In History, Politics on February 5, 2012 at 3:23 pm

The 1960 Kirk Douglas epic, Spartacus, may soon prove to be more than great entertainment.  It may also turn out to be a prophecy of the end of the American Republic.

In the movie, Spartacus (Douglas), a Roman slave, entertains Marcus Crassus (Laurence Oliver) the richest man in Rome.  He does so by fighting to the death as a gladiator.

While Spartacus and his fellow gladiator/friend, Draba, slash and stab at each other in the arena, Crassus idly chats with his crony, Marcus Glabrus.

Crassus has just secured Glabrus’ appointment as commander of the garrison of Rome.  Glabrus is grateful, but curious as to how he did it.

After all, Gaius Gracchus, the leader of the Roman Senate, hates Crassus, and stands ever ready to oppose his every move.

“I fought fire with oil,” says Crassus.  “I purchased the Senate behind his back.”

Just as Crassus bought the Roman Senate in Spartacus, so, too, are billionaires now buying the 2012 Presidential election.

Consider the candidacy of Newt Gingrich, former Speaker of the House of Representatives.  Were it not for the endlessly deep pockets of casino billionaire Sheldon Adelson, Gingrich would have dropped out long ago.

Perhaps no other major presidential candidate in recent times has relied so heavily on the contributions of a single donor, as Gingrich has on Adelson.  Since 2007, Adelson, 78, has spent millions in support of Gingrich and his causes.

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Sheldon Adelson

In a primary season dominated by the mega-spending of super PACs, Adelson’s efforts on Gingrich’s behalf speak volumes about the corrupting influence of the super-rich on American politics.

Adelson put up seed money and, ultimately, $7.7 million between 2006 and 2010 for a nonprofit group that served as a precursor to Gingrich’s presidential campaign.

In January, Adelson gave $5 million to a PAC run by former close aides to Gingrich.

Such a contribution is no small amount to the average American.  But Adelson is clearly not the average American. He’s listed by Forbes as the eigth-wealthiest American, with a net worth of $21.5 billion.

Naturally, Adelson denies he has any selfish motives for shelling out so much money to a candidate for the most powerful office in the world:

“My motivation for helping Newt is simple and should not be mistaken for anything other than the fact that my wife Miriam and I hold our friendship with him very dear and are doing what we can as private citizens to support his candidacy.”

Unfortunately, Gingrich is not the only candidate of the rich, by the rich and for the rich seeking the Presidency.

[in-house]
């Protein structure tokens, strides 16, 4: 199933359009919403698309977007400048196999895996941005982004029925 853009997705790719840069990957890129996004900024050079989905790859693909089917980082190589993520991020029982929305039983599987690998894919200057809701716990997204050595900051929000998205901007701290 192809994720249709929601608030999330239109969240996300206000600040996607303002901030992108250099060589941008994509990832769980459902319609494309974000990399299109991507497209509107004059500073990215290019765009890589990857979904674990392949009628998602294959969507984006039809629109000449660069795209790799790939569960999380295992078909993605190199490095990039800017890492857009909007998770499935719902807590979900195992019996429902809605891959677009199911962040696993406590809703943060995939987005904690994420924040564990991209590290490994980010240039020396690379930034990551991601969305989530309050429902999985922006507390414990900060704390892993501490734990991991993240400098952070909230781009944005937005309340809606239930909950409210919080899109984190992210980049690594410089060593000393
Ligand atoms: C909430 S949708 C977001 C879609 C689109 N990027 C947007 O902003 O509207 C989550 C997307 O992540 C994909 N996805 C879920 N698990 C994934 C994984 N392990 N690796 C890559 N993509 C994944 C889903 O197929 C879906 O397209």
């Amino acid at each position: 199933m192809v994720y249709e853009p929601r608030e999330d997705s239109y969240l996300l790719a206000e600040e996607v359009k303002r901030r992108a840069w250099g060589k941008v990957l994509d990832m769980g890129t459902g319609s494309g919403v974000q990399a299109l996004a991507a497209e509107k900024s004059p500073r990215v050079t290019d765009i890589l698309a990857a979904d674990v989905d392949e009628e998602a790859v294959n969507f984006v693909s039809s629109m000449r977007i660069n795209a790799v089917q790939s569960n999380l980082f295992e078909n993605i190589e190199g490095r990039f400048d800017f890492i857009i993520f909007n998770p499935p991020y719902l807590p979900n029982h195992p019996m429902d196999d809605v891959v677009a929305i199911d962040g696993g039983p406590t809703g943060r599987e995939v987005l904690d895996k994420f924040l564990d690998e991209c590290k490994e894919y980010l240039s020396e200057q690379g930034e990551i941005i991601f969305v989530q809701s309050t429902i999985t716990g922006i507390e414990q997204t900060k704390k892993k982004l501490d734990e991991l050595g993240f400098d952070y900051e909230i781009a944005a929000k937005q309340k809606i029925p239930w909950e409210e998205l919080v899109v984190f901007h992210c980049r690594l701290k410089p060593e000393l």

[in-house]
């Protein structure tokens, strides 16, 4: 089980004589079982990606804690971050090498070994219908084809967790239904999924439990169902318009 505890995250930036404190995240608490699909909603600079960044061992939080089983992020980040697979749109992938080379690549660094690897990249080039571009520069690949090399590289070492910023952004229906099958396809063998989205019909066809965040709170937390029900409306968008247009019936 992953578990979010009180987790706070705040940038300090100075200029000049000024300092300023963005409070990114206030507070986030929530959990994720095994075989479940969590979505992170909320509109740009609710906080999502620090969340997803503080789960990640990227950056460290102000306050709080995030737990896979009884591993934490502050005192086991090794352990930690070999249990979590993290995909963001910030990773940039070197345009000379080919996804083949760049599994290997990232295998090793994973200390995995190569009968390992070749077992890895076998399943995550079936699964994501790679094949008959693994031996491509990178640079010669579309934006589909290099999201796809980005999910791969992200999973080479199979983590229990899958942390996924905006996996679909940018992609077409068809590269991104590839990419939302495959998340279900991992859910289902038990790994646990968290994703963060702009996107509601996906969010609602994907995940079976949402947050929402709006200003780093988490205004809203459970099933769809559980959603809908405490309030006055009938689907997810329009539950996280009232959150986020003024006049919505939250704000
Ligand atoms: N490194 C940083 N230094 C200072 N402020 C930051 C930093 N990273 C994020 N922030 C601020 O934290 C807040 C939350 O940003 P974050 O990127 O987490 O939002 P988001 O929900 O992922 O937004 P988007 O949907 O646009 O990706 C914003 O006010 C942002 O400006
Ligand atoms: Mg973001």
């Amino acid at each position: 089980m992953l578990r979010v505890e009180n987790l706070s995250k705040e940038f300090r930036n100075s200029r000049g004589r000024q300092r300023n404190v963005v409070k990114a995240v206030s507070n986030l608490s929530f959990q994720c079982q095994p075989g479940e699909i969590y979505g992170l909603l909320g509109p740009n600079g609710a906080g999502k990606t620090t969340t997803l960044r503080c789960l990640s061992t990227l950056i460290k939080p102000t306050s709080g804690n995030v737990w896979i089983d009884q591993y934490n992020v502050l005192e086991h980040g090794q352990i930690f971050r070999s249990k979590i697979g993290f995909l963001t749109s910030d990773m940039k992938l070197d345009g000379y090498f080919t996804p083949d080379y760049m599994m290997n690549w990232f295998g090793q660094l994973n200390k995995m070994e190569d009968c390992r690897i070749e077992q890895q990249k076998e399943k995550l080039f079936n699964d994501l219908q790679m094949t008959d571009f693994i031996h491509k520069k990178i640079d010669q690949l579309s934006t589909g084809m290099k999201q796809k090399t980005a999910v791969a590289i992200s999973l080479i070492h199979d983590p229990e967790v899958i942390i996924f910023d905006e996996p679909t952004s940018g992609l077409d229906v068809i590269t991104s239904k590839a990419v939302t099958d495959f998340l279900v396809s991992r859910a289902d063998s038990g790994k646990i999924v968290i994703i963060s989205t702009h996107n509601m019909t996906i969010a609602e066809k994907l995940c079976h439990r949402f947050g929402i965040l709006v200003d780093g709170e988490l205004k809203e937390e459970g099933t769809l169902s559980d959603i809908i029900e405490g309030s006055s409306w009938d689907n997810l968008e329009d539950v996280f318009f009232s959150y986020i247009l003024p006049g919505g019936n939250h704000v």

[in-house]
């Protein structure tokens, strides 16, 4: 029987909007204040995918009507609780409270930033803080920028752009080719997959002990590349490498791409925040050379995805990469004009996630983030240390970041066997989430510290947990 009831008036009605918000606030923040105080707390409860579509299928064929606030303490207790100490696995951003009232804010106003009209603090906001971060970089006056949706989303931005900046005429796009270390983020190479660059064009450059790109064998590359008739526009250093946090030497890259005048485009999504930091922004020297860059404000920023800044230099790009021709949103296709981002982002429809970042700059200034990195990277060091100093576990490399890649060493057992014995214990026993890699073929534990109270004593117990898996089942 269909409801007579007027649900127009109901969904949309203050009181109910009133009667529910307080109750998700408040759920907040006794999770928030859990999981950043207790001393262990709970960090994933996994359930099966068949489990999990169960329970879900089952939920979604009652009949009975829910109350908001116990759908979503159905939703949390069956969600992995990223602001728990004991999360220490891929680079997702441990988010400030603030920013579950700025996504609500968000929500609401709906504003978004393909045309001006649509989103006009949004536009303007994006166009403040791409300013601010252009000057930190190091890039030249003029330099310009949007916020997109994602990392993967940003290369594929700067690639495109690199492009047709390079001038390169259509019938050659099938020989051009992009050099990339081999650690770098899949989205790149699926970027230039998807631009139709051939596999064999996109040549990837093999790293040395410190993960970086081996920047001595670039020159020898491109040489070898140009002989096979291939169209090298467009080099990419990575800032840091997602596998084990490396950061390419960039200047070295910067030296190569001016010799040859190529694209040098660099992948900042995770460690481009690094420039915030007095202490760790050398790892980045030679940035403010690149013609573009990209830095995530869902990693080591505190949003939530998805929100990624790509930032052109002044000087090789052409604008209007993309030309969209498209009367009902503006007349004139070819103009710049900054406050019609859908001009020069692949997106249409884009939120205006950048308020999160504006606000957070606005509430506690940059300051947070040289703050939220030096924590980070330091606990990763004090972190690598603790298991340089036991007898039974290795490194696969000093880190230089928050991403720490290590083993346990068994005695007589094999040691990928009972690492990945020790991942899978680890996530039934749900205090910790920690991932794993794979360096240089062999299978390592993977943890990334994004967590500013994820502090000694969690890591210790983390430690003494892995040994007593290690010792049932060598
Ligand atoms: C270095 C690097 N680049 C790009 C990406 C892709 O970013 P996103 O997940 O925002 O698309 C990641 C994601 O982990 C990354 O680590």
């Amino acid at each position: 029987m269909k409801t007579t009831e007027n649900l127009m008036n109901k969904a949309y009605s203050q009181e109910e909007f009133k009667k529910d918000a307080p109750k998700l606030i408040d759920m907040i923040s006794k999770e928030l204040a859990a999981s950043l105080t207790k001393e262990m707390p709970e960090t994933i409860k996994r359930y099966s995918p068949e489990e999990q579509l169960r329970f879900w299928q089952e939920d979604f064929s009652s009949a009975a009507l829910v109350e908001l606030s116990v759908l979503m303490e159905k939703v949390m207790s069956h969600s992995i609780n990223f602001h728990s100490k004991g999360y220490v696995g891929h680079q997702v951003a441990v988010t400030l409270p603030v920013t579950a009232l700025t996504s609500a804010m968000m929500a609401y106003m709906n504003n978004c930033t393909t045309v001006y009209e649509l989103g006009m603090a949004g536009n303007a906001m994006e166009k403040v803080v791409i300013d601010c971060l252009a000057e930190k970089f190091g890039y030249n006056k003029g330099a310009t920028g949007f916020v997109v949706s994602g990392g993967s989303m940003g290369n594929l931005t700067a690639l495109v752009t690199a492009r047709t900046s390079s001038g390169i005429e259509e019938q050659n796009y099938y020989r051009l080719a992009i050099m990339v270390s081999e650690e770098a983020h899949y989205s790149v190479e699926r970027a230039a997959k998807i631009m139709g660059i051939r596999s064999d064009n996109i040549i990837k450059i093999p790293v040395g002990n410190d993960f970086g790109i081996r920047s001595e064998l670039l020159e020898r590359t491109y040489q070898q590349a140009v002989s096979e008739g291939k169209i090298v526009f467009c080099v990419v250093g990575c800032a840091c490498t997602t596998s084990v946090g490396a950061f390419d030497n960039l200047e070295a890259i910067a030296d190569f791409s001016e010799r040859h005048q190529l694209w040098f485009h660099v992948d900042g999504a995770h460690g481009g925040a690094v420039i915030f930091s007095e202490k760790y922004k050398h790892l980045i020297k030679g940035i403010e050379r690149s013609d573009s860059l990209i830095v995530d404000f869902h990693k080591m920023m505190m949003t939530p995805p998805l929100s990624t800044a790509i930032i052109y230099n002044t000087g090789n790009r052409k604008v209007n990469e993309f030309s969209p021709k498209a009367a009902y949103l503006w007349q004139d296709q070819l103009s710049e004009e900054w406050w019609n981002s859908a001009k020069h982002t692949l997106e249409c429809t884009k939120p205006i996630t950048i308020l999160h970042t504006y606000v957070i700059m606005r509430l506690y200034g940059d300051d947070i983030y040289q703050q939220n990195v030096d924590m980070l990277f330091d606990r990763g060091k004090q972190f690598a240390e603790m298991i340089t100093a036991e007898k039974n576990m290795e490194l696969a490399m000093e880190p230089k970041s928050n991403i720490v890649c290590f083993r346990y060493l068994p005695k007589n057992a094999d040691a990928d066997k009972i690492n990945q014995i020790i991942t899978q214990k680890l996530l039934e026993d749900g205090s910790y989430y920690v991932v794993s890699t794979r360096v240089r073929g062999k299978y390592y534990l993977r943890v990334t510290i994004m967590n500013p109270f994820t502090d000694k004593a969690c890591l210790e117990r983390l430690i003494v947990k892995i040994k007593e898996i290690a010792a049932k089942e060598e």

Former Massachusetts Governor Mitt Romney is relying heavily on a small group of millionaires and billionaires for support.

A quarter of the money amassed by Romney’s campaign has come from just 41 people.  Each contributor has given more than $100,000, according to a Washington Post analysis of disclosure data. Nearly a dozen of the donors have contributed $1 million or more.

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Some of Romney’s biggest supporters include executives at Bain Capital, his former firm; bankers at Goldman Sachs; and a hedge fund mogul who made billions betting on the housing crash.

In short: This last contributor has directly profited from the suffering of others.

All of this can be directly traced to the 2010 “Citizens United” decision by the U.S. Supreme Court that ended limits in corporate contributions to political campaigns.  The decision is so named for the group that successfully sued over federal campaign finance laws.

The 5-4 decision led to the rise of Super PACs–outside groups affiliated with candidates that can take in unlimited contributions as long as they don’t directly coordinate with the candidate.

Meanwhile, U.S. Supreme Court Justice Antonin Scalia has a simple solution for people who don’t like all the political ads unleashed as a result: Change the channel or turn off the TV.

“I don’t care who is doing the speech–the more the merrier,” Scalia said. “People are not stupid. If they don’t like it, they’ll shut it off.”

On the contrary: A fundamental principle of propaganda holds that most people are stupid–or can be made to behave stupidly.  If they are ceaselessly bombarded with mind-numbing lies, they will eventually substitute these for reality.

As proof of this: Nevada has the country’s highest foreclosure rate and the nation’s highest unemployment rate.

So what is Mitt Romney’s solution for the foreclosure crisis threatening the homes of millions of Americans?

“Don’t try to stop the foreclosure process. Let it run its course and hit the bottom. Allow investors to buy homes, put renters in them, fix the homes up and let it turn around and come back up.”

On February 4,  Romney claimed victory in Nevada’s caucuses by a decisive margin.

So much for Justice Scalia’s comment: “People are not stupid.”

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